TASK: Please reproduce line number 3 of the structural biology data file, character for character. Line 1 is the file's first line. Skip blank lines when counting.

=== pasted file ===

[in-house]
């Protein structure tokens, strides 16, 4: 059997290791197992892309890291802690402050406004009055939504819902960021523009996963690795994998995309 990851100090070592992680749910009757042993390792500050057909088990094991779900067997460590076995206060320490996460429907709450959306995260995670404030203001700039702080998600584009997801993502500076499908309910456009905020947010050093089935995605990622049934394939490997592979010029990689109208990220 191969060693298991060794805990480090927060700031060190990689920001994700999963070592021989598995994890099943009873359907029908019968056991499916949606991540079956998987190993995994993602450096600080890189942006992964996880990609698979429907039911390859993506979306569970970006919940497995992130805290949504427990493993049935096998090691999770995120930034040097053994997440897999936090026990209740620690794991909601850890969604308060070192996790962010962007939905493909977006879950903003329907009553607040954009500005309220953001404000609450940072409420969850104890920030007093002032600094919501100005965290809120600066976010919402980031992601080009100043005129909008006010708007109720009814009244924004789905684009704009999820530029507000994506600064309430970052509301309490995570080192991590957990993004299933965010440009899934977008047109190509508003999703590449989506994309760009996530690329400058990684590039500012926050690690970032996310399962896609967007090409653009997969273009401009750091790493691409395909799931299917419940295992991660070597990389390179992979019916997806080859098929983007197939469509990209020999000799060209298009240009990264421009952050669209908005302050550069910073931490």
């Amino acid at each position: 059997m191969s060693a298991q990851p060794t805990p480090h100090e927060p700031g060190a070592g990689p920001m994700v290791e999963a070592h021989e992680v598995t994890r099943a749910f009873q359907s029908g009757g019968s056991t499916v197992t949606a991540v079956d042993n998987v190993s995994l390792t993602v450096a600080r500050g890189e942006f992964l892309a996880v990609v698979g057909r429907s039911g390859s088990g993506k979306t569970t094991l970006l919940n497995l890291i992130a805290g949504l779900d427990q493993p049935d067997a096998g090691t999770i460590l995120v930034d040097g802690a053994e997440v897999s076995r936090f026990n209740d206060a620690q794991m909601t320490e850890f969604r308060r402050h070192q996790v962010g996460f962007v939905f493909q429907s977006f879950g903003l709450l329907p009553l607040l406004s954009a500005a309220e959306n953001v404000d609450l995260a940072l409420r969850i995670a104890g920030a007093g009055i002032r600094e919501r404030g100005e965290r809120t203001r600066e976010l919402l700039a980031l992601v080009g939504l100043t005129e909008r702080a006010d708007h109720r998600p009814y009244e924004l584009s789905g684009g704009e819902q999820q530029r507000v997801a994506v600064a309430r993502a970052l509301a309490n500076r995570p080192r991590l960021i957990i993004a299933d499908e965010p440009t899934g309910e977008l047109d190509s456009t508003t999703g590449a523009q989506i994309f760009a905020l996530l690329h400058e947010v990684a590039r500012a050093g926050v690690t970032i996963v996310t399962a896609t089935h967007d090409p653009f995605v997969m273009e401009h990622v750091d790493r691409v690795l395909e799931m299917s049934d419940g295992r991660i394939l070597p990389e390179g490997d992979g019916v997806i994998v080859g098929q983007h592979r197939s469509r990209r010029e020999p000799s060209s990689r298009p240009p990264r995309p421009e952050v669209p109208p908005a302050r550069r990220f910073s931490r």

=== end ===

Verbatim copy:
């Amino acid at each position: 059997m191969s060693a298991q990851p060794t805990p480090h100090e927060p700031g060190a070592g990689p920001m994700v290791e999963a070592h021989e992680v598995t994890r099943a749910f009873q359907s029908g009757g019968s056991t499916v197992t949606a991540v079956d042993n998987v190993s995994l390792t993602v450096a600080r500050g890189e942006f992964l892309a996880v990609v698979g057909r429907s039911g390859s088990g993506k979306t569970t094991l970006l919940n497995l890291i992130a805290g949504l779900d427990q493993p049935d067997a096998g090691t999770i460590l995120v930034d040097g802690a053994e997440v897999s076995r936090f026990n209740d206060a620690q794991m909601t320490e850890f969604r308060r402050h070192q996790v962010g996460f962007v939905f493909q429907s977006f879950g903003l709450l329907p009553l607040l406004s954009a500005a309220e959306n953001v404000d609450l995260a940072l409420r969850i995670a104890g920030a007093g009055i002032r600094e919501r404030g100005e965290r809120t203001r600066e976010l919402l700039a980031l992601v080009g939504l100043t005129e909008r702080a006010d708007h109720r998600p009814y009244e924004l584009s789905g684009g704009e819902q999820q530029r507000v997801a994506v600064a309430r993502a970052l509301a309490n500076r995570p080192r991590l960021i957990i993004a299933d499908e965010p440009t899934g309910e977008l047109d190509s456009t508003t999703g590449a523009q989506i994309f760009a905020l996530l690329h400058e947010v990684a590039r500012a050093g926050v690690t970032i996963v996310t399962a896609t089935h967007d090409p653009f995605v997969m273009e401009h990622v750091d790493r691409v690795l395909e799931m299917s049934d419940g295992r991660i394939l070597p990389e390179g490997d992979g019916v997806i994998v080859g098929q983007h592979r197939s469509r990209r010029e020999p000799s060209s990689r298009p240009p990264r995309p421009e952050v669209p109208p908005a302050r550069r990220f910073s931490r």